Expert Comments | Isaac has rightfully focused on job growth but concrete plan is needed for cost cuts

Expert Comments | Isaac has rightfully focused on job growth but concrete plan is needed for cost cuts

Given the shadow of the severe financial crisis, Kerala finance minister T M Thomas Isaac has done a balancing act in his budget by containing deficit by slashing expenses and increasing revenues. Yet, even as the minister points to an intent to cut costs and mobilise resources, no concrete measures have been announced to lower expenses. A reallocation of resources would not necessarily lead to lower costs. All the government can do is to save money by blocking new recruitments.

The real estate sector is in a standstill already. An increase of land prices is expected to slow down registrations further.

It is a good move to overcome the recession by pumping more money to the marginalised sections by increasing welfare pensions. This becomes all the more laudable in the backdrop of the Union budget which slashed the allocation for the Mahatma Gandhi National Rural Employment Guarantee Scheme.

Kerala aims at a huge investment to the tune of Rs 20,000 crore in infrastructure through the Kerala Infrastructure Investment Fund Board (KIIFB) to create more employment opportunities. The finance minister’s announcements, from the planting of one crore bamboo saplings to greater allocation of funds to the Kudumbashree and the promotion of vegetable cultivation, are aimed at employment generation.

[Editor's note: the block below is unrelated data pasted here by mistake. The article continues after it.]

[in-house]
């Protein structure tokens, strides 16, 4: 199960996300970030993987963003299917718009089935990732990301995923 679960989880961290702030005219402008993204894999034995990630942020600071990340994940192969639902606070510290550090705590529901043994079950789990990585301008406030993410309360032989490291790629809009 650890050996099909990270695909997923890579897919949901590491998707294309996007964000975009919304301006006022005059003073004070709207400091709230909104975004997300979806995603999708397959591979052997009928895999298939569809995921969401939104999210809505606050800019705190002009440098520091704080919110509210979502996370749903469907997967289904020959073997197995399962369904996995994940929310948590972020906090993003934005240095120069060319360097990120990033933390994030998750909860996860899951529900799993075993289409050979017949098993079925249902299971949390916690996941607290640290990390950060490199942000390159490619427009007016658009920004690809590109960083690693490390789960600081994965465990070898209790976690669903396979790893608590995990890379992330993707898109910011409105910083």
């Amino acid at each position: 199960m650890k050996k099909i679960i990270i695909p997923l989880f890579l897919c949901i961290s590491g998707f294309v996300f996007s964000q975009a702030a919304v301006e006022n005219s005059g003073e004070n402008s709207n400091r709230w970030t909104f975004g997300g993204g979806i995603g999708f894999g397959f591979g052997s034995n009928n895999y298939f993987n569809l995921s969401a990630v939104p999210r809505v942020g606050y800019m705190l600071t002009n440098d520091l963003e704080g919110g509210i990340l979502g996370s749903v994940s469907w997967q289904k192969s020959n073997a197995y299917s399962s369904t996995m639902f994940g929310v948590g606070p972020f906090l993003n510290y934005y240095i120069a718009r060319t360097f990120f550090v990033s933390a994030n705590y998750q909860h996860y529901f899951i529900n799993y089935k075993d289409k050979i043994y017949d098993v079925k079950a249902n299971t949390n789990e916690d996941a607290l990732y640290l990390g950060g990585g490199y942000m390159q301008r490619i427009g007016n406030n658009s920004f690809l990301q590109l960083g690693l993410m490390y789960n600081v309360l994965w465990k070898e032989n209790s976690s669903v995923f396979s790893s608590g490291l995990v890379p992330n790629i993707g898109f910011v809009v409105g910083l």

A notable absence in the budget is the allocation of 8 percent of the state domestic product to the health sector as stipulated by central guidelines. This is striking in a period marked by onslaughts by novel viruses.

The minister was also silent on last year’s promise to set up a company in the model of the Cochin International Airport Limited (CIAL) to revive the plantation sector. The agricultural sector where growth is slowing down has not received its due in the latest budget. Even as the government claims a growth in the industrial sector, that has not reflected in figures of employment or tax realisation.

The budget lays emphasis on environmental conservation. A case in point is a project to rejuvenate 50,000 inland water sources. Yet allocation to the much-hyped tourism sector has not matched last year’s funds.

It is a good thing to announce flood relief packages for Idukki and Wayanad districts. Yet there was no word on the Rs 5,000 crore earmarked for the development of Idukki in last year’s budget.

(The writer is an economist)

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